Wait, what? I Can? Seriously?
Yes, ANYONE. Anyone capable of holding a crayon, humming a tune, or spelling “cat.” Any creative being on the planet
The degree to which we’re able to pull it off depends in part on talent. But it takes more than raw talent to pull it off.
Talent will only take you so far. You’ll also have to work hard, commit to some kind of routine, and stick with your project to the bitter end.
Okay — how many of you did I lose right there?
Honestly, these three factors will determine your success:
- strength — the effort you’re willing to put in and the drive to keep going in the face of opposition and adversity, to keep creating when things don’t go your way, to stretch yourself and grow and keep climbing — to struggle on when it’s hard to keep going, and you’re ready to give up
- purpose — your ability to find your path, to figure out what works for you instead of blindly following the well-trodden route others have laid, to understand some of what works for others may help you along but you can’t force yourself into their mold
- character — the mental and physical stamina to support our aspirations and finding ways to promote our strength stamina.
You can have all the talent in the world and never succeed. You can be overflowing with creativity. But without these fundamental building blocks, you’re just never going to be able to finish what you start. Well, except maybe through divine intervention, but “network reception” can be spotty, and hey — maybe the lines were busy when you called…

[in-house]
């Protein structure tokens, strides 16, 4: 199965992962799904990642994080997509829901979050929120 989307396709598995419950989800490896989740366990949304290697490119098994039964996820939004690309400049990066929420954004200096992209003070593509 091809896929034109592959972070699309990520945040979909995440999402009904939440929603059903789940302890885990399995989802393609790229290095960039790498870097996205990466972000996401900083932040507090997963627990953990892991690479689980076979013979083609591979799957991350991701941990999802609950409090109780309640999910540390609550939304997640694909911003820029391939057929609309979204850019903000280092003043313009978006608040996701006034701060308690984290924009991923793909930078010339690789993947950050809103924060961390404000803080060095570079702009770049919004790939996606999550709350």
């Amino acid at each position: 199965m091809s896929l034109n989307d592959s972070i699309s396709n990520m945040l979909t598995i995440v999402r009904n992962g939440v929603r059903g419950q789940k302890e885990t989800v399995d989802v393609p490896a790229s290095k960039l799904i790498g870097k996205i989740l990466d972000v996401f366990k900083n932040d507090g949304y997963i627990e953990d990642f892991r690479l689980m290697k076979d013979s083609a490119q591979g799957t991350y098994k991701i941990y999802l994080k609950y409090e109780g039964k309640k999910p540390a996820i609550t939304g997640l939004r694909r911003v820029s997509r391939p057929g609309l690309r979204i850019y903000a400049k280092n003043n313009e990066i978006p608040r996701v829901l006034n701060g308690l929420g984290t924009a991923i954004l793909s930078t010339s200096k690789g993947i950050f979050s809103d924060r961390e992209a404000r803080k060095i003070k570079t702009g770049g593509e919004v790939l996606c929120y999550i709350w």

Part of supporting these three basics — strength, purpose and character — is finding a routine which works and allows you to create — even if it’s fifteen minutes a day before the kids wake up, or taking notes on the bus.
Yes, the daily routine again…Stop fussing — it’s important:
Your routine will become your bedrock. Make your bed, have a coffee, journal, go for a walk — whatever — your daily routine is the one constant you’ll use to stay grounded even on days when you don’t feel like being productive.
Along with knowing when you need to take a break — an important and often overlooked part of self-care.
Yes, I said self-care! Now, just stop that — listen up! This is just as important as the dreaded daily routine.
We all know taking a break may feel counterproductive, but you will eventually need to take a break. Go have a coffee. Go for a walk. Anything. Just take a break.
Go get a KitKat or a Snickers bar — well, almost any chocolate will do, though I have heard Snickers really satisfies.
But before you decide you’re not cut out for the creative life and run away screaming in panic, remember this — nobody starts out as Wonder Woman or Superman.
We may aspire to be. We may want desperately to be strong, powerful, successful — but nobody really starts at the top. And, though some may start from a position of privilege, even they eventually have to put themselves out there. Where we start from doesn’t matter as much as where we choose to go from there.
“It is our choices, that show what we truly are, far more than our abilities.” — J. K Rowling
When I say anybody can sing, I speak from experience
When I was in my teens, I started teaching kids how to play the guitar. Nothing fancy — how to tune their instrument, learn the most common chords, strum in basic 4/4 and 3/4 time, and do a bit of picking — so they could sing and play their favourite songs.